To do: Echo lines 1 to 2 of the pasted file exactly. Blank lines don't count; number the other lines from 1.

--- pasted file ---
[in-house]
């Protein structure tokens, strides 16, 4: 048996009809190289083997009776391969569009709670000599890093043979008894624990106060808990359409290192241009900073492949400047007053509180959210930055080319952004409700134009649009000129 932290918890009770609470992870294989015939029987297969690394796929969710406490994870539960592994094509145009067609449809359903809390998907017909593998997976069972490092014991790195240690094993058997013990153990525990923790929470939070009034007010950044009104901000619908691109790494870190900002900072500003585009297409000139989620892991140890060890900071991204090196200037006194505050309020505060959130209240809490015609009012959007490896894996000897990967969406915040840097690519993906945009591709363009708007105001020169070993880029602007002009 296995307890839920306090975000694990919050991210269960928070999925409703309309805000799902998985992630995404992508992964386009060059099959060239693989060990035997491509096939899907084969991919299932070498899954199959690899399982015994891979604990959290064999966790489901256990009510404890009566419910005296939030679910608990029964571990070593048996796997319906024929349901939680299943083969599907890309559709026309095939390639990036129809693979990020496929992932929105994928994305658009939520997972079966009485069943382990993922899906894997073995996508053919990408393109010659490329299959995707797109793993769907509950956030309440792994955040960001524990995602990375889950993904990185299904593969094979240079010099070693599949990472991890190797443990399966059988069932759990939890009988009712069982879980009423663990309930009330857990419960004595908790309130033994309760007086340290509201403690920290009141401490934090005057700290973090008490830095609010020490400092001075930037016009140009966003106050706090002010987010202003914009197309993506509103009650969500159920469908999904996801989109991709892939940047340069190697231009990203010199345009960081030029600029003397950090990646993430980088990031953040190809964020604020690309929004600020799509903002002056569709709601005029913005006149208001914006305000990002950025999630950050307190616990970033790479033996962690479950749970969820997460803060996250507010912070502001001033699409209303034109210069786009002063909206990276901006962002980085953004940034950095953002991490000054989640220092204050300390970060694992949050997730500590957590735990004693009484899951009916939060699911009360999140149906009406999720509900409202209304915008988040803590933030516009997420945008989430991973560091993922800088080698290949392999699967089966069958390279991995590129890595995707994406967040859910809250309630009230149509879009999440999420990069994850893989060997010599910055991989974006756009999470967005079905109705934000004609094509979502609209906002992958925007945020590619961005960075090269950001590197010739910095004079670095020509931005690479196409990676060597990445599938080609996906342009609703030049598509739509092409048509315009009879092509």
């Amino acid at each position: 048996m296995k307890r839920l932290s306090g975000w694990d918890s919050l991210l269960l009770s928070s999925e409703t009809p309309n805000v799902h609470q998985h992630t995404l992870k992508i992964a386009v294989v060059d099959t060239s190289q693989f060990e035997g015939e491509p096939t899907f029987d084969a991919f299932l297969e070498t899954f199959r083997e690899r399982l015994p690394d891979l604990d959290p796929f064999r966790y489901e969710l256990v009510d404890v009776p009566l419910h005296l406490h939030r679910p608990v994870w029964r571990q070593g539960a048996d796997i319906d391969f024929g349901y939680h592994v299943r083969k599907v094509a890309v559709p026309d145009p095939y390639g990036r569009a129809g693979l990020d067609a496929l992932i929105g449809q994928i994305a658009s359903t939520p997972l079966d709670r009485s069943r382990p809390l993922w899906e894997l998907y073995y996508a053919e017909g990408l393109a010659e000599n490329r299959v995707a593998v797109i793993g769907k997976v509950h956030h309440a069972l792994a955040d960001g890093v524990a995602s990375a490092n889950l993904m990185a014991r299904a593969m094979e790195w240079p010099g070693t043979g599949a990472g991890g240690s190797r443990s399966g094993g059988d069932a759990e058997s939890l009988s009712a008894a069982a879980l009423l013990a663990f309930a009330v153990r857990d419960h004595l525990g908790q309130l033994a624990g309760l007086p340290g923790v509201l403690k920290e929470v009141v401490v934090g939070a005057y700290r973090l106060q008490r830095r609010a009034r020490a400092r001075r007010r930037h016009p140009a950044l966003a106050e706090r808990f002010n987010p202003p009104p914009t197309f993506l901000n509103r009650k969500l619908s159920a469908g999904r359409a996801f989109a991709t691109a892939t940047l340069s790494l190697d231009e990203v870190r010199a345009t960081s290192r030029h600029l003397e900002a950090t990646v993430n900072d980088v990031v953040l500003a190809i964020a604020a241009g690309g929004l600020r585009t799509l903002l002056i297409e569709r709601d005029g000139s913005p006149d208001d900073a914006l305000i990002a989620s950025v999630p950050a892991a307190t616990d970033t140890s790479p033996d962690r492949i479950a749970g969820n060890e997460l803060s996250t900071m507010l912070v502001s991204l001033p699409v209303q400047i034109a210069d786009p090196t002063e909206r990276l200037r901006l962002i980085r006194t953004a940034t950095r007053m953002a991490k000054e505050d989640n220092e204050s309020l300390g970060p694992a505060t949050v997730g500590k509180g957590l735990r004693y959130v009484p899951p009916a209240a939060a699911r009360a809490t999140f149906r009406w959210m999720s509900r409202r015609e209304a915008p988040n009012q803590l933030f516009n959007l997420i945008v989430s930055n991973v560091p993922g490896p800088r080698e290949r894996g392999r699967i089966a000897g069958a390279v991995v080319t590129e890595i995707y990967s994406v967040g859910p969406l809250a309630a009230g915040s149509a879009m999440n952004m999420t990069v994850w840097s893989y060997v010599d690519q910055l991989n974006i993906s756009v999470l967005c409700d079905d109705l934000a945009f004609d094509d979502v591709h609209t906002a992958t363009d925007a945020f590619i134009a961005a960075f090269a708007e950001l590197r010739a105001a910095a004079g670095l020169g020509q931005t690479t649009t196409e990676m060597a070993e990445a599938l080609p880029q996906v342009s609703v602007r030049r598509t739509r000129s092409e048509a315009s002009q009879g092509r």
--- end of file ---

[in-house]
């Protein structure tokens, strides 16, 4: 048996009809190289083997009776391969569009709670000599890093043979008894624990106060808990359409290192241009900073492949400047007053509180959210930055080319952004409700134009649009000129 932290918890009770609470992870294989015939029987297969690394796929969710406490994870539960592994094509145009067609449809359903809390998907017909593998997976069972490092014991790195240690094993058997013990153990525990923790929470939070009034007010950044009104901000619908691109790494870190900002900072500003585009297409000139989620892991140890060890900071991204090196200037006194505050309020505060959130209240809490015609009012959007490896894996000897990967969406915040840097690519993906945009591709363009708007105001020169070993880029602007002009 296995307890839920306090975000694990919050991210269960928070999925409703309309805000799902998985992630995404992508992964386009060059099959060239693989060990035997491509096939899907084969991919299932070498899954199959690899399982015994891979604990959290064999966790489901256990009510404890009566419910005296939030679910608990029964571990070593048996796997319906024929349901939680299943083969599907890309559709026309095939390639990036129809693979990020496929992932929105994928994305658009939520997972079966009485069943382990993922899906894997073995996508053919990408393109010659490329299959995707797109793993769907509950956030309440792994955040960001524990995602990375889950993904990185299904593969094979240079010099070693599949990472991890190797443990399966059988069932759990939890009988009712069982879980009423663990309930009330857990419960004595908790309130033994309760007086340290509201403690920290009141401490934090005057700290973090008490830095609010020490400092001075930037016009140009966003106050706090002010987010202003914009197309993506509103009650969500159920469908999904996801989109991709892939940047340069190697231009990203010199345009960081030029600029003397950090990646993430980088990031953040190809964020604020690309929004600020799509903002002056569709709601005029913005006149208001914006305000990002950025999630950050307190616990970033790479033996962690479950749970969820997460803060996250507010912070502001001033699409209303034109210069786009002063909206990276901006962002980085953004940034950095953002991490000054989640220092204050300390970060694992949050997730500590957590735990004693009484899951009916939060699911009360999140149906009406999720509900409202209304915008988040803590933030516009997420945008989430991973560091993922800088080698290949392999699967089966069958390279991995590129890595995707994406967040859910809250309630009230149509879009999440999420990069994850893989060997010599910055991989974006756009999470967005079905109705934000004609094509979502609209906002992958925007945020590619961005960075090269950001590197010739910095004079670095020509931005690479196409990676060597990445599938080609996906342009609703030049598509739509092409048509315009009879092509």